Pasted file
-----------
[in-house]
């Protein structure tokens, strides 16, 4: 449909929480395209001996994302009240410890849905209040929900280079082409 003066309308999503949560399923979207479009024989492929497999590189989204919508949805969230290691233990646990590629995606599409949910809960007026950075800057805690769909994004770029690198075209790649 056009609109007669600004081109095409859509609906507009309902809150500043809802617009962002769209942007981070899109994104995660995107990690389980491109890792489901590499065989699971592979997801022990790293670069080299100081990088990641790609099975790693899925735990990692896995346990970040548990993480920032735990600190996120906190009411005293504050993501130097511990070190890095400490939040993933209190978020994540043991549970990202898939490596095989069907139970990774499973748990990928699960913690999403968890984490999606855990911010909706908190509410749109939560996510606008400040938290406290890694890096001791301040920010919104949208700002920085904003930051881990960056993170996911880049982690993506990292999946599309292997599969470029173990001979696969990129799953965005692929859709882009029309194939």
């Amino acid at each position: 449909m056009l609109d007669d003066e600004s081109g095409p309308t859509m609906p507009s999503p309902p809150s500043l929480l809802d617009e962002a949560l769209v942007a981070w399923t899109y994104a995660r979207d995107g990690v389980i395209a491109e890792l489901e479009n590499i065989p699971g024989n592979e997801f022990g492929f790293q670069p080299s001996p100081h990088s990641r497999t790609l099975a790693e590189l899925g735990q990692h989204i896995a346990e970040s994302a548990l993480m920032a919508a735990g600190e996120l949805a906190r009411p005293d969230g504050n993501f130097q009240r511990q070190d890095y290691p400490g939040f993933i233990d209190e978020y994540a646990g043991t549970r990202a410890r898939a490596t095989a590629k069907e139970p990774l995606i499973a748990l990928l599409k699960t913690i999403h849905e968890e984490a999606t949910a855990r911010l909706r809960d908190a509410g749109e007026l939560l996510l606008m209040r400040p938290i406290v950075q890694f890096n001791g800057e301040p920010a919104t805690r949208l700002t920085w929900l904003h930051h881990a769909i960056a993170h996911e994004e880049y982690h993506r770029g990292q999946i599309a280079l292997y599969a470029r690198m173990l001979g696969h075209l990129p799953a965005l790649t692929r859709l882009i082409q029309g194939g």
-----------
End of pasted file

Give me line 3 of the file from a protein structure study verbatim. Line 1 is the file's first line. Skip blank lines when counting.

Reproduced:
């Amino acid at each position: 449909m056009l609109d007669d003066e600004s081109g095409p309308t859509m609906p507009s999503p309902p809150s500043l929480l809802d617009e962002a949560l769209v942007a981070w399923t899109y994104a995660r979207d995107g990690v389980i395209a491109e890792l489901e479009n590499i065989p699971g024989n592979e997801f022990g492929f790293q670069p080299s001996p100081h990088s990641r497999t790609l099975a790693e590189l899925g735990q990692h989204i896995a346990e970040s994302a548990l993480m920032a919508a735990g600190e996120l949805a906190r009411p005293d969230g504050n993501f130097q009240r511990q070190d890095y290691p400490g939040f993933i233990d209190e978020y994540a646990g043991t549970r990202a410890r898939a490596t095989a590629k069907e139970p990774l995606i499973a748990l990928l599409k699960t913690i999403h849905e968890e984490a999606t949910a855990r911010l909706r809960d908190a509410g749109e007026l939560l996510l606008m209040r400040p938290i406290v950075q890694f890096n001791g800057e301040p920010a919104t805690r949208l700002t920085w929900l904003h930051h881990a769909i960056a993170h996911e994004e880049y982690h993506r770029g990292q999946i599309a280079l292997y599969a470029r690198m173990l001979g696969h075209l990129p799953a965005l790649t692929r859709l882009i082409q029309g194939g």